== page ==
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Okay, so in the example of blues in A major, i can use the C note? (this would be using the minor 3rd over a major chord yes?)

now, why does that not sound horrible, or is it just used very quickly as a passing note?

Over a Major chord, the m3, m7 are often called blue notes and can be used without any problems. No they don't sound horrible, they just sound blue.

In the minor pentatonic the b5 (tri-tone or diminished 5th) needs to be used in the right place, as it can sound awful if misused. Your ear should tell you. The same goes for the m3 in the major pentatonic.

I would recommend that you get Band-in-a-Box or some other way of generating a 12 bar blues progression and then simply noodle around on the pentatonic for a while, then add the b5 and the 9th - which is also the 2nd. But since a 9th chord is built 1, 3, 5, m7, and 9 (2nd up an octave) and the blues are full of 7th and 9th chords, it is usually referred to as the 9th
(disclaimer: I write after-market styles for BiaB but I was a fan of it for a great practice tool before I started writing styles)

Insights and incites by Notes

Bob "Notes" Norton

Owner, Norton Music http://www.nortonmusic.com Add-on Styles for Band-in-a-Box and Microsoft SongSmith

The Sophisticats http://www.s-cats.com >^. .^< >^. .^<


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(@almann1979)
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Topic starter  

so, will blues players change the scale they are using as the chords change,
e.g if chord progression is Am, C, F G will they use major and minor pentatonics in all those keys as the chords move along, or would they stick to one "pattern" throughout?

"I like to play that guitar. I have to stare at it while I'm playing it because I'm not very good at playing it."
Noel Gallagher (who took the words right out of my mouth)


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(@davidhodge)
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Joined: 14 years ago
Posts: 4485
 

They can do both. We'll be examining this decision on "what scale to use when" in our ongoing series of lessons on the main page (Turning Scales Into Solos) throughout the coming months. The next lesson (which should be online sometime next week) deals specifically with the use of minor pentatonics in blues songs and about why one can use either the same scale throughout the entire song. The following lesson will deal with changing scales as the chords change.

Peace


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(@almann1979)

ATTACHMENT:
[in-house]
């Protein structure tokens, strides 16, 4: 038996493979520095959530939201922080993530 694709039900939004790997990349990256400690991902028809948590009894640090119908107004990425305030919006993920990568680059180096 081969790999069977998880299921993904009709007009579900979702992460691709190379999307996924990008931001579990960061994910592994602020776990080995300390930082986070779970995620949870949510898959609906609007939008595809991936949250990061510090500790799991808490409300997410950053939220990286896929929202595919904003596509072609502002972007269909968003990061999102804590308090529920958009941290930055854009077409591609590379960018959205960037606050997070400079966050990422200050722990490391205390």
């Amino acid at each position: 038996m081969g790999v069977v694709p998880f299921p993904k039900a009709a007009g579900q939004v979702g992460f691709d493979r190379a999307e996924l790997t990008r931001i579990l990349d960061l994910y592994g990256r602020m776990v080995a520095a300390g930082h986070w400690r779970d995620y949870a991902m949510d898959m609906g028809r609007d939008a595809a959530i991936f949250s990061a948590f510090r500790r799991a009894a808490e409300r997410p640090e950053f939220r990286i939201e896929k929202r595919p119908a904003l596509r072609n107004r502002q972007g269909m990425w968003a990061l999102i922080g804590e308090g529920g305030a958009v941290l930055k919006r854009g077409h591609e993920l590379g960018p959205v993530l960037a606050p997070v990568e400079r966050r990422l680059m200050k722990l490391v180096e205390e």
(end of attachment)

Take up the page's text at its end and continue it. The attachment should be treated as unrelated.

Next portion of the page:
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Joined: 14 years ago
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Topic starter  

thanks - il look forward to reading that. :D

"I like to play that guitar. I have to stare at it while I'm playing it because I'm not very good at playing it."
Noel Gallagher (who took the words right out of my mouth)


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(@mcstivi)
Active Member
Joined: 14 years ago
Posts: 9
 

I've recently have viewed Blues scales in a new light. I was curious of others thoughts on this.

Much of blues is based off a dominant and very major sounding progression, i.e. the 1,4,5 progression, which utilizes (normally) all major chords (by major i am defining as containing a major 3rd). However, its the MINOR blues scale that works fantastic in this scenario and is the cornerstone of the blues feeling. You COULD play a major scale over this progression but it will lack that slightly tension based blues sound. So here we have major chords over a very typical major sounding progression, accompanied by the MINOR pentatonic. What the minor pentatonic does, in one perspective, is take the important notes in the major scale, the root, 3rd, 5th, 7th and flat the two MOST important ones, the 3rd and 7th (and the 5th). So really the blue note is not just the b5th, but really also the b3rd and the b7th. This is how I see it.

This creates that tension, in my mind, as the key is constantly pushing back between major and minor.

Just some thoughts and I am curious what others think of this logic.


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(@tinsmith)
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Joined: 17 years ago
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Not to vary from the subject too much, but I found myself using the minor pent scale too much. I think I should give a conscious effort to using just the blues scale for a while instead of the minor pent for a change.

The difference for me is different finger positions....also the first scale I learned & have been overlooking.

Time to get goin' on it again.


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(@tinsmith)
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Joined: 17 years ago
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Anyone feel the same way???


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 Noff
(@noff)
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Joined: 15 years ago
Posts: 102
 

Not to vary from the subject too much, but I found myself using the minor pent scale too much. I think I should give a conscious effort to using just the blues scale for a while instead of the minor pent for a change.

The difference for me is different finger positions....also the first scale I learned & have been overlooking.

Time to get goin' on it again.

It took me a while to realize that people were talking about two different (kind of) things between the minor pentatonic and blues, so I just added the extra flat 5th and work with that. Right now I'm working on adding the major pentatonic to that.


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(@tinsmith)
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Actually only two fingerings are different. The rest are basically the same. First & third I believe, depending on where you start.